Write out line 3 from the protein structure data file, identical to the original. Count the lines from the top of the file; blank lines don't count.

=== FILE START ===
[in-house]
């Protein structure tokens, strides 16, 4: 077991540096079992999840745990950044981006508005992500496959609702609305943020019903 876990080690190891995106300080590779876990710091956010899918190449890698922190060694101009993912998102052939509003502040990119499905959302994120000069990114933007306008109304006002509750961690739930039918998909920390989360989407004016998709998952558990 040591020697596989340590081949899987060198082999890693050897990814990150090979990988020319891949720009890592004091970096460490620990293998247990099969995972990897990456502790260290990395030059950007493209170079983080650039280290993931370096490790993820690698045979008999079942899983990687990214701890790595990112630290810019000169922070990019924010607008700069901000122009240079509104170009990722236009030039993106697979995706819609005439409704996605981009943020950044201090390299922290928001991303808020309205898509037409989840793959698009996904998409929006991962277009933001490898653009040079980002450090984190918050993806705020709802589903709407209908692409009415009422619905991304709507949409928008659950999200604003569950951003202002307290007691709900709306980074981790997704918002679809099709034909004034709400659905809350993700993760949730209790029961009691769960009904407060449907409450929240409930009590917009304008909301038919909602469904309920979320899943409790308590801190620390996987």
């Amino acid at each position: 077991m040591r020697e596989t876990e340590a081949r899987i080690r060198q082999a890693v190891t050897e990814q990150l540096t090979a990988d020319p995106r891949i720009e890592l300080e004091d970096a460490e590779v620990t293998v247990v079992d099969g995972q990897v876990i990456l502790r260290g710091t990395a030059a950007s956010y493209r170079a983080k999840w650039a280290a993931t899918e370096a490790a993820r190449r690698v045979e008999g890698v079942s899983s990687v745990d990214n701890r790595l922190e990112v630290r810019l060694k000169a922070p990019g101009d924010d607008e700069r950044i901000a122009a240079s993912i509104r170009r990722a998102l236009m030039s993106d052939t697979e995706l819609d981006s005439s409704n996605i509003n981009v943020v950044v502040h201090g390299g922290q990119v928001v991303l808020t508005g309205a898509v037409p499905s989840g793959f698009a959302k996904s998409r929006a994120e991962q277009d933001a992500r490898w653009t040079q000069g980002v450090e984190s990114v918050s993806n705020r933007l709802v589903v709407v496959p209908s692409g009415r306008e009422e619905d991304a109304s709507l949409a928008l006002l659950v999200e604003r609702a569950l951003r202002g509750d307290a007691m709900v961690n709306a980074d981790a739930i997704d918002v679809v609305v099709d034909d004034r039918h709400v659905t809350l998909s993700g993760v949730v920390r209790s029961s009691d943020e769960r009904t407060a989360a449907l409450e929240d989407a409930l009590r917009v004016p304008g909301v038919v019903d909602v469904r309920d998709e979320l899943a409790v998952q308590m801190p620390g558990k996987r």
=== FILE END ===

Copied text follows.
């Amino acid at each position: 077991m040591r020697e596989t876990e340590a081949r899987i080690r060198q082999a890693v190891t050897e990814q990150l540096t090979a990988d020319p995106r891949i720009e890592l300080e004091d970096a460490e590779v620990t293998v247990v079992d099969g995972q990897v876990i990456l502790r260290g710091t990395a030059a950007s956010y493209r170079a983080k999840w650039a280290a993931t899918e370096a490790a993820r190449r690698v045979e008999g890698v079942s899983s990687v745990d990214n701890r790595l922190e990112v630290r810019l060694k000169a922070p990019g101009d924010d607008e700069r950044i901000a122009a240079s993912i509104r170009r990722a998102l236009m030039s993106d052939t697979e995706l819609d981006s005439s409704n996605i509003n981009v943020v950044v502040h201090g390299g922290q990119v928001v991303l808020t508005g309205a898509v037409p499905s989840g793959f698009a959302k996904s998409r929006a994120e991962q277009d933001a992500r490898w653009t040079q000069g980002v450090e984190s990114v918050s993806n705020r933007l709802v589903v709407v496959p209908s692409g009415r306008e009422e619905d991304a109304s709507l949409a928008l006002l659950v999200e604003r609702a569950l951003r202002g509750d307290a007691m709900v961690n709306a980074d981790a739930i997704d918002v679809v609305v099709d034909d004034r039918h709400v659905t809350l998909s993700g993760v949730v920390r209790s029961s009691d943020e769960r009904t407060a989360a449907l409450e929240d989407a409930l009590r917009v004016p304008g909301v038919v019903d909602v469904r309920d998709e979320l899943a409790v998952q308590m801190p620390g558990k996987r």